Friday, March 29, 2019

Reading for Sick Days

This is what my bedside table has looked like for the past few weeks.

I think I now own partial stock in Kleenex, my husband and I are familiar to all the late-night cashiers at the local pharmacies, and I have had my first chest x-ray and inhaler.

When we are in our most hectic days, having a few days to sit in bed and read sounds pretty nice. But in my experience, it doesn't really work that way. The kids are sick when you are, so there is less time spent resting in your own bed and more time spent checking temperatures and rocking them back to sleep. Instead of reading through a glorious pile of books during your sick days, it's much more likely you fall asleep in the middle of a page and then wake up to cough all over your book.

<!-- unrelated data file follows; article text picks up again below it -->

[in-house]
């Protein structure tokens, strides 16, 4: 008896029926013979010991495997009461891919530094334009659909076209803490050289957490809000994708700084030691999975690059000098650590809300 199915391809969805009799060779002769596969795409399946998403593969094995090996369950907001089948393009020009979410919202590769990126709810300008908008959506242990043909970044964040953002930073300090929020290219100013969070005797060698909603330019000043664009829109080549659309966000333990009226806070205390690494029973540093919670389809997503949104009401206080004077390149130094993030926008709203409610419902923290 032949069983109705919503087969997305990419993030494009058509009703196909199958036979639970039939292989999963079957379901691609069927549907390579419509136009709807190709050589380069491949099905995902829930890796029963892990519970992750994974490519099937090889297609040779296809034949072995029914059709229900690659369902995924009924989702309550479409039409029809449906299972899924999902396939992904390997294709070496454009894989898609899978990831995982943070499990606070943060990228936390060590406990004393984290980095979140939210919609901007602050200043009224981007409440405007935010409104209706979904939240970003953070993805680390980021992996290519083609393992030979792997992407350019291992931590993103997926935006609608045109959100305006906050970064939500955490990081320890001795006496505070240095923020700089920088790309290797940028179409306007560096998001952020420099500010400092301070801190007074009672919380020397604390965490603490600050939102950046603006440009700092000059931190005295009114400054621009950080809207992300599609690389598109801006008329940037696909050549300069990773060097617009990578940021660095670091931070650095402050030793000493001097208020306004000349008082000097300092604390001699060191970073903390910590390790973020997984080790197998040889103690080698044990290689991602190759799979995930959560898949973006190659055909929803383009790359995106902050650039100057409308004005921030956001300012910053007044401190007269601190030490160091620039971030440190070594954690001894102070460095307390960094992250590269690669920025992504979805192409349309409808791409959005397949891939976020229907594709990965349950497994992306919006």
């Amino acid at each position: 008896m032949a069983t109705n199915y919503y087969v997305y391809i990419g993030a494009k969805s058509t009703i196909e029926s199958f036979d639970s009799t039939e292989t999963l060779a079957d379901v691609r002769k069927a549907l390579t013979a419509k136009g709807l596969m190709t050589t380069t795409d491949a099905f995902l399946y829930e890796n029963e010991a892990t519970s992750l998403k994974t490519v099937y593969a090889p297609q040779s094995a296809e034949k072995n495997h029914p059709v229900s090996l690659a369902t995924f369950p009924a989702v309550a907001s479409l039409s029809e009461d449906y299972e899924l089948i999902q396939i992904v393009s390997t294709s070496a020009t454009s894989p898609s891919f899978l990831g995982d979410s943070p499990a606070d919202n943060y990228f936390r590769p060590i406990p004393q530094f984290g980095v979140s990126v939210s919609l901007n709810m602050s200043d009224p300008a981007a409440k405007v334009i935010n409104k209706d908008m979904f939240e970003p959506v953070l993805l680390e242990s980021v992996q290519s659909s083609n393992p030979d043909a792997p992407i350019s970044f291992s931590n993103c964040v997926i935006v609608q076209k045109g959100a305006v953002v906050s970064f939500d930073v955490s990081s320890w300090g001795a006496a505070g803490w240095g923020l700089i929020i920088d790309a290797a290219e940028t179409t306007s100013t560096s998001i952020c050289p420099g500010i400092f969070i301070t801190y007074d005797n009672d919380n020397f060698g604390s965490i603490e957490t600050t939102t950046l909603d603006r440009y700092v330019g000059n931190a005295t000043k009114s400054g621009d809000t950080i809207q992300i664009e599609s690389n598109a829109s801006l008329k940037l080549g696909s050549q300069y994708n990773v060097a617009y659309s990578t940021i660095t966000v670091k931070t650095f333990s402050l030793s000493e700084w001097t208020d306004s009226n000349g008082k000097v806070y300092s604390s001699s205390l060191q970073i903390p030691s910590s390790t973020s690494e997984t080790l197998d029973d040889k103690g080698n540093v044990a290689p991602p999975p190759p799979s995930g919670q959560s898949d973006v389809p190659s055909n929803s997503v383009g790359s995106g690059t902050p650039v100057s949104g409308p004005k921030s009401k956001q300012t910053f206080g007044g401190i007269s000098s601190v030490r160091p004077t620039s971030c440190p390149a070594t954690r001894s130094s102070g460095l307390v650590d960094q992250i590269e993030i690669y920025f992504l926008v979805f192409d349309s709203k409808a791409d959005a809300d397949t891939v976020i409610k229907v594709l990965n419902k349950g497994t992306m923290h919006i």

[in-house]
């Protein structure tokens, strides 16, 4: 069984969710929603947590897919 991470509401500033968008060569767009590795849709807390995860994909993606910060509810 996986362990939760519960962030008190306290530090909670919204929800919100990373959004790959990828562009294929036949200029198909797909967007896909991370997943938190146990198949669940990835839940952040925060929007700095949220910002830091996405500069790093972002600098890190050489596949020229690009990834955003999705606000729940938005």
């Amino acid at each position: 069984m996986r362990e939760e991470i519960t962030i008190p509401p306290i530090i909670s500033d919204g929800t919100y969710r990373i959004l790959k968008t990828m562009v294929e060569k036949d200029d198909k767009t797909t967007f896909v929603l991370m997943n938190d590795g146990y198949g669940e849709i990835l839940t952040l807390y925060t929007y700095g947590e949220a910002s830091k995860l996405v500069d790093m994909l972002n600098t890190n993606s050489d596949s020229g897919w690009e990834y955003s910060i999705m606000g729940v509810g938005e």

But all hope is not lost! Just because someone in your house has been sick for the last five weeks doesn't mean that you can't do any reading at all.

Here are my tried and true tricks for reading when you and everyone you know has fallen victim to the flu/cold/stomach bug.

1) Put The Nonfiction Down
I know, that giant biography looks really interesting, but you probably can't hack it. I certainly couldn't focus on the intricacies of Benjamin Dweyer's grammar guide or the ins and outs of paleontology in The Dinosaur Artist while I was hacking up a lung. Just put it aside--it will still be there when you feel better.

2) Go Short!